FEMA Chief Worked for McVeigh's Lawyer


by Fintan Dunne

Disgraced FEMA chief, Michael Brown once worked for Stephen Jones, the prominent Oklahoma lawyer who was the lead defense attorney in the Timothy McVeigh case.

And Jones is someone with a very interesting background himself. He has represented many ex- and retired spies, and previously worked for Richard Nixon, Nelson Rockefeller and Donald Rumsfeld.

Jones has acted for former employees of the Central Intelligence Agency, the National Security Agency, and the National Security Council staff.

But that's just the workaday rountne of a carreer mired in state security issues. He has defended cases involving allegations of terrorism, domestic subversion, espionage, electronic surveillance, wiretapping, and computer surveillance.

His bio states:
He was also involved in consulting work with various targets, defendants, or persons of interest to the Federal Government for alleged acts of terrorism in the Philippines, the Far East, and September 11. He has also represented individuals accused of disloyalty to the United States and/or the unauthorized disclosure of confidential government information or classified government information.
Of topical interest is that Jones was once a legislative assistant to Congressman (now Secretary of Defense) Donald Rumsfeld. And back in the last century, Jones was a personal research assistant to Richard M. Nixon, and represented Nelson Rockefeller's political Interests in Oklahoma. He also worked on Rockefeller's 1964 and 1968 national campaigns for the presidency.

It's an impressive biography. It must have made Timothy McVeigh feel that with representation like that, he had absolutely nothing to worry about.

Big mistake.

Almost as big a mistake as appointing Mike Brown to be head of FEMA.

If it was truly a mistake --and not just a clever contrivance, the more skeptical of you might say.

Because, in retrospect, Jones is now scathing of Brown's talents when working for him. He told Time magazine:
"He did mainly transactional work, not litigation," says Jones.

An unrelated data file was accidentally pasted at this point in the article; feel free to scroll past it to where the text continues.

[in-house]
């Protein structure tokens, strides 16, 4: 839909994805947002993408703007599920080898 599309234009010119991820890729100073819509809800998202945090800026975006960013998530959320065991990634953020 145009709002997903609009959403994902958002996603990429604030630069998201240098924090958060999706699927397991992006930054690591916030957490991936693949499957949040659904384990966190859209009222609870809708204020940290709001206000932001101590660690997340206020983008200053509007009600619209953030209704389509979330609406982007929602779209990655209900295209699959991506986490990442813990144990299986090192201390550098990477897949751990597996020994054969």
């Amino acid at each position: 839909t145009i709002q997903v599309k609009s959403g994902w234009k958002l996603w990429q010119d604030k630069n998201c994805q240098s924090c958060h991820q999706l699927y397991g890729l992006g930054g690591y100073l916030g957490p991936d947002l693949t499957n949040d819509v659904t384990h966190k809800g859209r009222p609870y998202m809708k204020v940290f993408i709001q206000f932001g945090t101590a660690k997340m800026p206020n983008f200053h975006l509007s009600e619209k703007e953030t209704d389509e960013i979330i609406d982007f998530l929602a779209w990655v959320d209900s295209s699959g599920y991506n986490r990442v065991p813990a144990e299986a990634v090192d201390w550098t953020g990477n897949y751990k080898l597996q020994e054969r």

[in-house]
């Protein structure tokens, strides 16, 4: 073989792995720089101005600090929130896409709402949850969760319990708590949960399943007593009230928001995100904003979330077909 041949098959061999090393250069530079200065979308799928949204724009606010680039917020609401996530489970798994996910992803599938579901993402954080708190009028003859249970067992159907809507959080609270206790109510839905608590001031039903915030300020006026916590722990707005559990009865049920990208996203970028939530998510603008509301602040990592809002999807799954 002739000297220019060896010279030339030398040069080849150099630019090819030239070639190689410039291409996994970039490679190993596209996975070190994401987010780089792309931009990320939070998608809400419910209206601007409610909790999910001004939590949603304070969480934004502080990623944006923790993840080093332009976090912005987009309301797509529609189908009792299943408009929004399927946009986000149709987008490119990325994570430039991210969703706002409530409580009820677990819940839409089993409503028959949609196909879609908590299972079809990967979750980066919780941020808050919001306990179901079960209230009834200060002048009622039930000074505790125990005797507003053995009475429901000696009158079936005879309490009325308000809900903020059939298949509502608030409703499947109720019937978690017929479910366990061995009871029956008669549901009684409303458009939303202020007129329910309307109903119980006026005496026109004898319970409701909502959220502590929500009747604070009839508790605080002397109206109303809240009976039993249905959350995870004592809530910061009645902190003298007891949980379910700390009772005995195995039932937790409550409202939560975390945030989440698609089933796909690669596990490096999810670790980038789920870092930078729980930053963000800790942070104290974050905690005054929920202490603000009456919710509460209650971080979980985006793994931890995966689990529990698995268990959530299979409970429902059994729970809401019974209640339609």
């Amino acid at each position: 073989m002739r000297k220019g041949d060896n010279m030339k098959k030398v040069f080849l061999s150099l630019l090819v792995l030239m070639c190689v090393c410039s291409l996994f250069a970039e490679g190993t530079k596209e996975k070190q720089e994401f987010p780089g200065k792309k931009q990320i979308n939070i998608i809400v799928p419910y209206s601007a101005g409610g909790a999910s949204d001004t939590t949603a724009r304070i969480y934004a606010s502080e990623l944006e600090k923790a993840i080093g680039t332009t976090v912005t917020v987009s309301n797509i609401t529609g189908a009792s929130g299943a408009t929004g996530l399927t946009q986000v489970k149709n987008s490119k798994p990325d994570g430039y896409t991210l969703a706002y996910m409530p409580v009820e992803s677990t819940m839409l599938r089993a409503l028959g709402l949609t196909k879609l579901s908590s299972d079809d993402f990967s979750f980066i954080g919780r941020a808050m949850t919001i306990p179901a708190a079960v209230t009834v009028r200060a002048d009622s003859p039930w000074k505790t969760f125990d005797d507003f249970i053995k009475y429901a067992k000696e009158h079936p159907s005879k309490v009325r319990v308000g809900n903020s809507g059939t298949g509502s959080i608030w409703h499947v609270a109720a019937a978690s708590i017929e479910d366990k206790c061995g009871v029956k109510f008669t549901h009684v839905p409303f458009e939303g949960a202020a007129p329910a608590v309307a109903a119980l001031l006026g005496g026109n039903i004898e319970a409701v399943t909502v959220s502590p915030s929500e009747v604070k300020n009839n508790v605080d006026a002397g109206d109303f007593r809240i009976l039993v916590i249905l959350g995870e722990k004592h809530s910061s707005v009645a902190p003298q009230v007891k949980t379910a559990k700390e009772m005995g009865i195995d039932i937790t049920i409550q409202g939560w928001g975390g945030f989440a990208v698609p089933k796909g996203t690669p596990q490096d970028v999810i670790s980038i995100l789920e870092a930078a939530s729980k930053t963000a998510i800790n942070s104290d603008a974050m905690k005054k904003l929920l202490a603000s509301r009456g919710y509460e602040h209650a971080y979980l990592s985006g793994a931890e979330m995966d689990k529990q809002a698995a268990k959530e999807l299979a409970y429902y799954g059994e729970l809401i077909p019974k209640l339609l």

"There was a feeling that he was not serious and somewhat shallow."

Jones sang a similar song to the St Petersburg Times:
"He was average. Maybe that's the best way to put it."

Brown was pleasant enough, if a bit opportunistic, Jones said, but he did not put enough time and energy into his job. "He would have been better suited to be a small city or county lawyer," he said. Jones was surprised Brown was being considered for job at FEMA but figured it wasn't impossible he could have risen high enough in local and state government to be considered for a job directing FEMA operations in Oklahoma.

The agents quickly corrected him. This was a national post in Washington, deputy director of FEMA, the arm of the federal government that prepares for and responds to disasters around the United States.

Jones looked at the agents, "You're surely kidding?"
With ex-employers like that --who needs enemies. Not Brown.

Now I know that you 'conspiracy theorists' will be also saying to yourself that Stephen Jones might be a safe pair of hands for such a sensitive case as McVeigh's. Not to mention being safe hands for the many cases involving national security he has handled. You probably reckon he must be pretty well connected -where it matters.

Here's an example of this thinking:
Gerry Spence, one of the best criminal lawyers in the country, [and] Harvard law professor Alan Dershowitz [have] also been highly critical of Jones' abysmal defence. One defence lawyer said he's seen lengthier defences for drunken driving.

Jones was paid, or paid off, somewhere in the region of ten million dollars by the government to "defend" McVeigh. A strong incentive not to rock the boat.
So you might well be suspicious of the motives behind what he is saying about Brown.

And I'll bet you've got him marked as some kind of a Rockefeller stooge too.

I knew you would. It's very naughty of you.

But maybe you figure that all this helps you understand why it was that Michael Brown got the unenviable job of being the pre-arranged fall guy for Katrina.

And maybe it does.


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